Pharmacy Technician Schools with Program Info and Career Options

Aspiring pharmacy technicians seeking training may enroll in either a certificate or associate's degree program. Many of these programs are available at 4-year universities.

A pharmacy technician assists a pharmacist in job functions such as filling prescriptions, customer service and inventory management. No formal education is required to become a pharmacy technician, though completion of a training program is preferred by most employers; still, many pharmacy technicians are trained on the job.

Schools with Pharmacy Technician Programs

There are numerous schools that provide the necessary programs required to become a pharmacy technician, including but not limited to the following:

College/University Location Institution Type Degrees Offered Tuition and Fees (2015-2016)
Louisiana State University-Alexandria Alexandria, LA 4-year, public Certificate $6,158 (in-state); $13,150 (out-of-state)
Madonna University Livonia, MI 4-year, private not-for-profit Associate's $18,740
Marygrove College Detroit, MI 4-year, private not-for-profit Certificate $20,930
Miami Dade College Miami, FL 4-year, primarily associate's, public Certificate $2,834 (in-state); $9,661 (out-of-state)
Robert Morris University Illinois Chicago, IL 4-year, private not-for-profit Associate's $25,200
The University of Montana Missoula, MT 4-year, public Certificate $6,158 (in-state); $23,048 (out-of-state)
University of Alaska Anchorage Anchorage, AK 4-year, public Certificate $5,545 (in-state); $17,177 (out-of-state)
Florida State College at Jacksonville Jacksonville, FL 4-year, primarily associate's, public Certificate $2,830 (in-state); $9,944 (out-of-state)
College of Southern Nevada Las Vegas, NV 4-year, primarily associate's, public Certificate $2,805 (in-state); $9,450 (out-of-state)

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School Selection Criteria

Laboratory education and a background in health education, chemistry and English are beneficial in training to become a pharmacy technician and preparing for the certification exam. Here are some additional things to consider when choosing a school:

  • Some schools offer information sessions for prospective students to determine if a pharmacy technician program is right for them before actually applying for admission, covering topics such as cost versus benefits, curriculum and overall job duties of a pharmacy technician.
  • In some states, certification is voluntary, while in others it may be required, so prospective students interested in eventually pursuing certification may want to investigate various schools' curricula and take into consideration whether they offer sufficient preparation.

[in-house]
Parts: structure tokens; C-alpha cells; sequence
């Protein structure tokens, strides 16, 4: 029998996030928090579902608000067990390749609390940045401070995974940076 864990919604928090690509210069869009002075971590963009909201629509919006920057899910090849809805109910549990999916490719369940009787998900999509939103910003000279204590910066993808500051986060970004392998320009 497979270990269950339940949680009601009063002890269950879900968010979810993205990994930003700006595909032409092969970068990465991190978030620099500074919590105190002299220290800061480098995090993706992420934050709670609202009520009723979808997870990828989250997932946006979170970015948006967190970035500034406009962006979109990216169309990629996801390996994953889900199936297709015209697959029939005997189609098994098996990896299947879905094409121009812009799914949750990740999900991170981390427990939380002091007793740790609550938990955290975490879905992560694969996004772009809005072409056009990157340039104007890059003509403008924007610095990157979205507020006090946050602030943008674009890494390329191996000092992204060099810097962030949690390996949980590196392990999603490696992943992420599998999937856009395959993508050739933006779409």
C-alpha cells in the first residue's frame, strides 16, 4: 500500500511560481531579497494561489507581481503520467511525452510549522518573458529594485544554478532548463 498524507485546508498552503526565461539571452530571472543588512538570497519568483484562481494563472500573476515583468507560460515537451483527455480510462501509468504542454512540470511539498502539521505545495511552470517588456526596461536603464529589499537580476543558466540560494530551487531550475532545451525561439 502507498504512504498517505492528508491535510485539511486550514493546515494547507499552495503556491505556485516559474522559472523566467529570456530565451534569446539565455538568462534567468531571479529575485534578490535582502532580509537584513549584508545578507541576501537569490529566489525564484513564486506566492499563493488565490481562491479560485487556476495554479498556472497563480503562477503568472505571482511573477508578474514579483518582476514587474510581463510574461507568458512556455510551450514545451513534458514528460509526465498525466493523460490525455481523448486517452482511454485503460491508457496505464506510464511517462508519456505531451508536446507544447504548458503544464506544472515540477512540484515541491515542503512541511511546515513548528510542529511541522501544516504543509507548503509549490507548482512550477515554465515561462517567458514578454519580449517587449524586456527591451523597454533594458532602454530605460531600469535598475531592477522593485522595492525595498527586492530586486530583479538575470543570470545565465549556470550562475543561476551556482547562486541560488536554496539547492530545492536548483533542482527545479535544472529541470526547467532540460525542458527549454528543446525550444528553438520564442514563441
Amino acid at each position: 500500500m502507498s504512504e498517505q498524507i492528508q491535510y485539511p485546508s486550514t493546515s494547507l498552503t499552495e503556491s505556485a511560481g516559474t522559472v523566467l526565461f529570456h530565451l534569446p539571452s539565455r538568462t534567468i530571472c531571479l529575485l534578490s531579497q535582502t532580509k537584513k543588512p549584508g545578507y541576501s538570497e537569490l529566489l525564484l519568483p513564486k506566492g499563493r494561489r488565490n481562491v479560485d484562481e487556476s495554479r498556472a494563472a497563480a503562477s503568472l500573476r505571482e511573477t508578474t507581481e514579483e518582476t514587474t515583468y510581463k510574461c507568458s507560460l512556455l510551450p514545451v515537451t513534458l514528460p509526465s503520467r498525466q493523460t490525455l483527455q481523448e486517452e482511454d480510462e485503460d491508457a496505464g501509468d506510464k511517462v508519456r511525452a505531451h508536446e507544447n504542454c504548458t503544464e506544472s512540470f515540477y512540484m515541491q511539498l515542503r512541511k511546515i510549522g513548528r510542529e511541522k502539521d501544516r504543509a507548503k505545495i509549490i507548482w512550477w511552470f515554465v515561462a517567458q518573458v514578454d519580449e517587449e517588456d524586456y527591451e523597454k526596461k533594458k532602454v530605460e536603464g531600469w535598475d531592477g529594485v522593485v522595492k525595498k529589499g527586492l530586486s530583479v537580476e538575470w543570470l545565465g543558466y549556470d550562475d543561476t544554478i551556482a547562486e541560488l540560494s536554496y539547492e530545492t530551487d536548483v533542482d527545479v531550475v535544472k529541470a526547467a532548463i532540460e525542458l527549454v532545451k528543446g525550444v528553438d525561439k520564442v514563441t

• Different schools offer different internship, cooperative or assistantship programs, with some offering more lab time than field training, so individuals may want to take such details into consideration in school selection.
  • Some schools may require students to complete a pre-admission test prior to enrollment.

Certificates and Associate's Degrees

Pharmacy technician training is available through certificate and associate's degree programs. Both include classroom and field training. A typical certificate program requires completion of 35-40 vocational class credits, along with clinical internship requirements. An associate's degree program follows a more traditional curriculum, including courses in behavioral and social science, natural science, mathematics and general education elective courses, in addition to specialized training in pharmacy technician-related classes such as terminology, dosage and professional ethics, for a total of around 60 required credits.

Each college offering a pharmacy technician program has its own set of requirements, but applicants must generally be 18 years old, hold a high school diploma or GED, complete an application for admission and provide transcripts to the admissions department for review. Most school programs have limited entry due to capacity and demand, and enrollment is based on review by a committee or admissions counselor. In addition, some schools have a pre-admission testing or college prep course requirement.

Career Options

According to the U.S. Bureau of Labor Statistics (, the foremost employers of pharmacy technicians as of May 2015 were, in descending order, health and personal care stores, hospitals, grocery stores, other general merchandise stores, and department stores. Top-paying industries for pharmacy technicians, again in descending order, included the federal government, outpatient care centers, doctors' offices, elementary and secondary schools, and specialty hospitals.

While many responsibilities of a pharmacy technician are learned on the job, employers tend to prefer employees to have some level of training prior to being hired. When choosing a school, it is important to consider if the program offers coursework related to the certification exam, as well as the program's cost benefit and hands-on options.

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